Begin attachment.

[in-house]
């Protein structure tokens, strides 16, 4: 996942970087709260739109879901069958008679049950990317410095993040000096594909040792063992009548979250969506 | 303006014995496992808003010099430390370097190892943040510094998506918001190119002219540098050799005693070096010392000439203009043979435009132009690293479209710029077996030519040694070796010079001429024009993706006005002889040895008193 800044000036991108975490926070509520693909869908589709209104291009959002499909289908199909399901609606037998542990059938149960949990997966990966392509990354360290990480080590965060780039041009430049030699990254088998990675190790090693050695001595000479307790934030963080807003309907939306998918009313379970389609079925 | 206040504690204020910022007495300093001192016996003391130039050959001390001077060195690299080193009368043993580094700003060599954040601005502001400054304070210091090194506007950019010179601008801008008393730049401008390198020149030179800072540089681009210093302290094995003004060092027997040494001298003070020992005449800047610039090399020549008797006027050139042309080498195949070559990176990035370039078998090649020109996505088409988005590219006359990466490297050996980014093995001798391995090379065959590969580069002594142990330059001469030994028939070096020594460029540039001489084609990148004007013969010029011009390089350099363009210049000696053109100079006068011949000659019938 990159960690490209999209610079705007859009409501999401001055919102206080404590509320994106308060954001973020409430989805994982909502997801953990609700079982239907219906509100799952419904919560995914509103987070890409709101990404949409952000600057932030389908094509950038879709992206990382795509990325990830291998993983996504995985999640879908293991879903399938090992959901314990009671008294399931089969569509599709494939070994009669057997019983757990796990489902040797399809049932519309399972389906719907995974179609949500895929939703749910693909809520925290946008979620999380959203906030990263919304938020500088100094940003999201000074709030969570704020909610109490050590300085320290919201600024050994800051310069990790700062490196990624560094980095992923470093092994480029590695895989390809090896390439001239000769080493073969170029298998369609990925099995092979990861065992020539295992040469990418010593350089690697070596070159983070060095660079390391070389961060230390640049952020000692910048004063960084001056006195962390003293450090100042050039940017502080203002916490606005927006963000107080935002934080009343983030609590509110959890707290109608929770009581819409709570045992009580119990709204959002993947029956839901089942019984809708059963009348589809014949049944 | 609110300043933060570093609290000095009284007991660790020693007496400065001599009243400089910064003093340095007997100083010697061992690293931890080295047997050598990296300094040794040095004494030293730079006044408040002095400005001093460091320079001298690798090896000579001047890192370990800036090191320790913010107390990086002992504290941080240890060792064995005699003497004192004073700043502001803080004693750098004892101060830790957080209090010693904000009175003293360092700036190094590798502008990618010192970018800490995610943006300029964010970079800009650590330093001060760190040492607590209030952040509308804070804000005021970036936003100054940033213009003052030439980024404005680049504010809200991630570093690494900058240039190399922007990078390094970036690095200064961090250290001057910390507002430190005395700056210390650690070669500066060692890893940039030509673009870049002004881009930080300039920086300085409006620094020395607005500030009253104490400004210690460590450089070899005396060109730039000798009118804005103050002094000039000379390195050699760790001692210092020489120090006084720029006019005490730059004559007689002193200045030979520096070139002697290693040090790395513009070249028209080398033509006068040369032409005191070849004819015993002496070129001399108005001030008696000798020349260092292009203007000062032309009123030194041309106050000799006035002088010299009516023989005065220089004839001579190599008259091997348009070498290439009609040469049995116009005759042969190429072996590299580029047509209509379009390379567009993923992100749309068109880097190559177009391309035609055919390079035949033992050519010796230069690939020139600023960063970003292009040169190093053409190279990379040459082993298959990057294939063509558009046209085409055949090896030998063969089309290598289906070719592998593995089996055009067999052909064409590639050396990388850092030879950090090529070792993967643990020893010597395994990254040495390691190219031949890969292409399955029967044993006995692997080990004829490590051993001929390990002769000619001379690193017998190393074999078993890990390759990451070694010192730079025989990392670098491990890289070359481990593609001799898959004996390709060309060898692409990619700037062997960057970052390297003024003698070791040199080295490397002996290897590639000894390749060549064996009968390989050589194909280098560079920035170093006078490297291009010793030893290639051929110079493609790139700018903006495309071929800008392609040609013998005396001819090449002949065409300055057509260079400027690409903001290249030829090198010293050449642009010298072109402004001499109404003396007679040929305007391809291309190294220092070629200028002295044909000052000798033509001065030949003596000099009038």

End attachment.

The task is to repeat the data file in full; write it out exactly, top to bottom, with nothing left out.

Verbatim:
[in-house]
């Protein structure tokens, strides 16, 4: 996942970087709260739109879901069958008679049950990317410095993040000096594909040792063992009548979250969506 | 303006014995496992808003010099430390370097190892943040510094998506918001190119002219540098050799005693070096010392000439203009043979435009132009690293479209710029077996030519040694070796010079001429024009993706006005002889040895008193 800044000036991108975490926070509520693909869908589709209104291009959002499909289908199909399901609606037998542990059938149960949990997966990966392509990354360290990480080590965060780039041009430049030699990254088998990675190790090693050695001595000479307790934030963080807003309907939306998918009313379970389609079925 | 206040504690204020910022007495300093001192016996003391130039050959001390001077060195690299080193009368043993580094700003060599954040601005502001400054304070210091090194506007950019010179601008801008008393730049401008390198020149030179800072540089681009210093302290094995003004060092027997040494001298003070020992005449800047610039090399020549008797006027050139042309080498195949070559990176990035370039078998090649020109996505088409988005590219006359990466490297050996980014093995001798391995090379065959590969580069002594142990330059001469030994028939070096020594460029540039001489084609990148004007013969010029011009390089350099363009210049000696053109100079006068011949000659019938 990159960690490209999209610079705007859009409501999401001055919102206080404590509320994106308060954001973020409430989805994982909502997801953990609700079982239907219906509100799952419904919560995914509103987070890409709101990404949409952000600057932030389908094509950038879709992206990382795509990325990830291998993983996504995985999640879908293991879903399938090992959901314990009671008294399931089969569509599709494939070994009669057997019983757990796990489902040797399809049932519309399972389906719907995974179609949500895929939703749910693909809520925290946008979620999380959203906030990263919304938020500088100094940003999201000074709030969570704020909610109490050590300085320290919201600024050994800051310069990790700062490196990624560094980095992923470093092994480029590695895989390809090896390439001239000769080493073969170029298998369609990925099995092979990861065992020539295992040469990418010593350089690697070596070159983070060095660079390391070389961060230390640049952020000692910048004063960084001056006195962390003293450090100042050039940017502080203002916490606005927006963000107080935002934080009343983030609590509110959890707290109608929770009581819409709570045992009580119990709204959002993947029956839901089942019984809708059963009348589809014949049944 | 609110300043933060570093609290000095009284007991660790020693007496400065001599009243400089910064003093340095007997100083010697061992690293931890080295047997050598990296300094040794040095004494030293730079006044408040002095400005001093460091320079001298690798090896000579001047890192370990800036090191320790913010107390990086002992504290941080240890060792064995005699003497004192004073700043502001803080004693750098004892101060830790957080209090010693904000009175003293360092700036190094590798502008990618010192970018800490995610943006300029964010970079800009650590330093001060760190040492607590209030952040509308804070804000005021970036936003100054940033213009003052030439980024404005680049504010809200991630570093690494900058240039190399922007990078390094970036690095200064961090250290001057910390507002430190005395700056210390650690070669500066060692890893940039030509673009870049002004881009930080300039920086300085409006620094020395607005500030009253104490400004210690460590450089070899005396060109730039000798009118804005103050002094000039000379390195050699760790001692210092020489120090006084720029006019005490730059004559007689002193200045030979520096070139002697290693040090790395513009070249028209080398033509006068040369032409005191070849004819015993002496070129001399108005001030008696000798020349260092292009203007000062032309009123030194041309106050000799006035002088010299009516023989005065220089004839001579190599008259091997348009070498290439009609040469049995116009005759042969190429072996590299580029047509209509379009390379567009993923992100749309068109880097190559177009391309035609055919390079035949033992050519010796230069690939020139600023960063970003292009040169190093053409190279990379040459082993298959990057294939063509558009046209085409055949090896030998063969089309290598289906070719592998593995089996055009067999052909064409590639050396990388850092030879950090090529070792993967643990020893010597395994990254040495390691190219031949890969292409399955029967044993006995692997080990004829490590051993001929390990002769000619001379690193017998190393074999078993890990390759990451070694010192730079025989990392670098491990890289070359481990593609001799898959004996390709060309060898692409990619700037062997960057970052390297003024003698070791040199080295490397002996290897590639000894390749060549064996009968390989050589194909280098560079920035170093006078490297291009010793030893290639051929110079493609790139700018903006495309071929800008392609040609013998005396001819090449002949065409300055057509260079400027690409903001290249030829090198010293050449642009010298072109402004001499109404003396007679040929305007391809291309190294220092070629200028002295044909000052000798033509001065030949003596000099009038």